The panel discussion was made all the more interesting by the presence of João Pedro de Magalhães. De Magalhães was in a sense the odd one out, in Huxley’s Brave New World terms, the Bernard of the afternoon, if you will. Some of the terminology used in his talk (‘fixing aging’) was slightly hair-raising, and more reminiscent of Silicon Valley techno optimism than of genetic science. In the panel discussion it became clear De Magalhães’ view was not necessarily to extend life, but to extend healthy life, an important distinction. The topic of transhumansim, as he acknowledged, is not without criticism so rather than speak of it, or use to only slightly more accepted term ‘longevity’, he instead liked to talk about the ‘health span’. His advice on achieving a long health span?
Choose your parents and grandparents very carefully.
I am very skeptical about the whole concept of cryogenics especially when taking into account the latest evidence from neuroscience that makes a strong case for cognition being fundamentally embodied. In other words the body is necessary for consciousness. This is the problem I have with mind uploading as well, a topic that was covered by Stephen Cave of Cambridge University. Cave outlined how throughout history the same ideas about life extension kept returning, albeit in different forms. Mind uploading is the generally preferred road to immortality of computer scientists. Simply download the structure of every neuronal connection of the brain to a computer and run the program. Skipping over the energy requirements to do so. One member of the audience suggested we would need the energy provided by about 6 million planets in order to run everyone’s mind on a computer. Compare that to the roughly 20w of power our brain uses and the unfeasibility of the idea in technical terms alone becomes more clear. Like the Cartesian cryogenics, mind uploading is a view that seems completely ignorant of the notion that the mind, or the self, exists by the grace of the body.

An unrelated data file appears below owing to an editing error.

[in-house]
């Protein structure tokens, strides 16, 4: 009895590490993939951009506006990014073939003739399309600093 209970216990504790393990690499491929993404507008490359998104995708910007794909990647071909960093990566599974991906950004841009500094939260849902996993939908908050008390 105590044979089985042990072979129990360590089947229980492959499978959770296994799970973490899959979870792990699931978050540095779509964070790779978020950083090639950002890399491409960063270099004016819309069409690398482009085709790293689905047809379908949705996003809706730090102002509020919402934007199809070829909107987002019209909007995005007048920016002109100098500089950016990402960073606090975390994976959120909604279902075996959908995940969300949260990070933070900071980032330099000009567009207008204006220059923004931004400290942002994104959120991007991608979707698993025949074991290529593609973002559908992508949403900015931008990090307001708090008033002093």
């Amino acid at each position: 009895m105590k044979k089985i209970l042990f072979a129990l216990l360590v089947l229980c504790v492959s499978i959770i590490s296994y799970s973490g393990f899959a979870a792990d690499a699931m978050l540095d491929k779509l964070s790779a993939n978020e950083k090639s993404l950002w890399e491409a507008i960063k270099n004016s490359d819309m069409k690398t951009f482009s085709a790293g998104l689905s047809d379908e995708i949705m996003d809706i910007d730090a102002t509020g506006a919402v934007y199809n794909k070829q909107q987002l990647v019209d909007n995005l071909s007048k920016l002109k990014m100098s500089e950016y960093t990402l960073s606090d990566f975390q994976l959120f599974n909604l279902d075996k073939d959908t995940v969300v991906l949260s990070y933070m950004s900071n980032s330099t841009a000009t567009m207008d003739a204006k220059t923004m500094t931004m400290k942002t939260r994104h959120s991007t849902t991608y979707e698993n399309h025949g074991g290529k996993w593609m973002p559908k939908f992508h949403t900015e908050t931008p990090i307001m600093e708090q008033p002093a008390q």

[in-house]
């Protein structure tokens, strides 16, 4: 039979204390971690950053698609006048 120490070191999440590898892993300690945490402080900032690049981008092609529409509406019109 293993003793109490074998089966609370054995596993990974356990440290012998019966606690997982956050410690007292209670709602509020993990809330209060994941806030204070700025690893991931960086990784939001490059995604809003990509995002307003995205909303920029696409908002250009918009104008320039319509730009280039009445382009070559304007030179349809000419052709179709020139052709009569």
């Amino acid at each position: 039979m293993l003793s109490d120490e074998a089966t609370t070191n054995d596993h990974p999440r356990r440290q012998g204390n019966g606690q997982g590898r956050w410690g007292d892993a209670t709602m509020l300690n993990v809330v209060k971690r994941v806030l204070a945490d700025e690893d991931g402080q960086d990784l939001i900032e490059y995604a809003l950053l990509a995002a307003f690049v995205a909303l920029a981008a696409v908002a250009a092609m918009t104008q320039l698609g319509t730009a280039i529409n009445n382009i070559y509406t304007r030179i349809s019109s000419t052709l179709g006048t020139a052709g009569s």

Eternal social life
A question that inevitably raises its head when one considers life extension is: what will we do with our time? Stephen Cave, in the panel discussion, quoting writer Susan Ertz, summarized this thought nicely:
Millions long for immortality who don’t know what to do with themselves on a rainy Sunday afternoon
Some argue that vastly extended life spans (sorry, health spans) will go hand-in-hand with profound artistic and scientific progress. Then again, one could argue that we need new thoughts, visions, and ambitions of young minds to progress. After all, we stand on the shoulder of giants but I am not at all sure what the giants would think of this would they still be alive and kicking.